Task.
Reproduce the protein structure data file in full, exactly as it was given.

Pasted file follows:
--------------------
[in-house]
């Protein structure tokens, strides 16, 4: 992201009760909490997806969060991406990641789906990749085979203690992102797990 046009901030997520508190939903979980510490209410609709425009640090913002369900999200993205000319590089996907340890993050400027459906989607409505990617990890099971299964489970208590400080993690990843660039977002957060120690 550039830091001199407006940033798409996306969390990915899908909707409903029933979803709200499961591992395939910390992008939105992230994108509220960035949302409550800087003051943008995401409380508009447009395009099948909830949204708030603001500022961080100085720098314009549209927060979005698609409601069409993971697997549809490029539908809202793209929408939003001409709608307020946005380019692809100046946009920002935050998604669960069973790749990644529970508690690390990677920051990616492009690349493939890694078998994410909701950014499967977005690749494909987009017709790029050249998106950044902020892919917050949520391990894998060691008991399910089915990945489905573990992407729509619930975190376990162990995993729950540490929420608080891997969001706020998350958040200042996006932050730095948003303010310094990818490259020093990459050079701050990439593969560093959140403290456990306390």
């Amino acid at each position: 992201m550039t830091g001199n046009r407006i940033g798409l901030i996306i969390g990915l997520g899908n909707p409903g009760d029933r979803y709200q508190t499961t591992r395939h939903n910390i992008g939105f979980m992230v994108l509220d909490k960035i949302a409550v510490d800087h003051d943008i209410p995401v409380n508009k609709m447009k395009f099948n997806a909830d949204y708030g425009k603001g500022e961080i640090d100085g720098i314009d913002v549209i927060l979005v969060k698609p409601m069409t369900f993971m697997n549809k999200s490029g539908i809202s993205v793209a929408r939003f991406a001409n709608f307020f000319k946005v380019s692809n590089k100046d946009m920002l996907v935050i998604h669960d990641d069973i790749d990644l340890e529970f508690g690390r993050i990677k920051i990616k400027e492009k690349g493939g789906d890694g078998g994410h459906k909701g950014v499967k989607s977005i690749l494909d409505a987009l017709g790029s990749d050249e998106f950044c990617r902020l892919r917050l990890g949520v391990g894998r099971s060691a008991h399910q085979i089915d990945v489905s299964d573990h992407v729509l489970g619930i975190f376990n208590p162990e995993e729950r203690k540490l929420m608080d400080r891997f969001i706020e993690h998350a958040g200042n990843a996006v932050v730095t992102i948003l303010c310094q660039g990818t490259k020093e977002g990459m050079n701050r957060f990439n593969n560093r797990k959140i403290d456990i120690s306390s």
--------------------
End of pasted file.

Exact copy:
[in-house]
């Protein structure tokens, strides 16, 4: 992201009760909490997806969060991406990641789906990749085979203690992102797990 046009901030997520508190939903979980510490209410609709425009640090913002369900999200993205000319590089996907340890993050400027459906989607409505990617990890099971299964489970208590400080993690990843660039977002957060120690 550039830091001199407006940033798409996306969390990915899908909707409903029933979803709200499961591992395939910390992008939105992230994108509220960035949302409550800087003051943008995401409380508009447009395009099948909830949204708030603001500022961080100085720098314009549209927060979005698609409601069409993971697997549809490029539908809202793209929408939003001409709608307020946005380019692809100046946009920002935050998604669960069973790749990644529970508690690390990677920051990616492009690349493939890694078998994410909701950014499967977005690749494909987009017709790029050249998106950044902020892919917050949520391990894998060691008991399910089915990945489905573990992407729509619930975190376990162990995993729950540490929420608080891997969001706020998350958040200042996006932050730095948003303010310094990818490259020093990459050079701050990439593969560093959140403290456990306390």
């Amino acid at each position: 992201m550039t830091g001199n046009r407006i940033g798409l901030i996306i969390g990915l997520g899908n909707p409903g009760d029933r979803y709200q508190t499961t591992r395939h939903n910390i992008g939105f979980m992230v994108l509220d909490k960035i949302a409550v510490d800087h003051d943008i209410p995401v409380n508009k609709m447009k395009f099948n997806a909830d949204y708030g425009k603001g500022e961080i640090d100085g720098i314009d913002v549209i927060l979005v969060k698609p409601m069409t369900f993971m697997n549809k999200s490029g539908i809202s993205v793209a929408r939003f991406a001409n709608f307020f000319k946005v380019s692809n590089k100046d946009m920002l996907v935050i998604h669960d990641d069973i790749d990644l340890e529970f508690g690390r993050i990677k920051i990616k400027e492009k690349g493939g789906d890694g078998g994410h459906k909701g950014v499967k989607s977005i690749l494909d409505a987009l017709g790029s990749d050249e998106f950044c990617r902020l892919r917050l990890g949520v391990g894998r099971s060691a008991h399910q085979i089915d990945v489905s299964d573990h992407v729509l489970g619930i975190f376990n208590p162990e995993e729950r203690k540490l929420m608080d400080r891997f969001i706020e993690h998350a958040g200042n990843a996006v932050v730095t992102i948003l303010c310094q660039g990818t490259k020093e977002g990459m050079n701050r957060f990439n593969n560093r797990k959140i403290d456990i120690s306390s």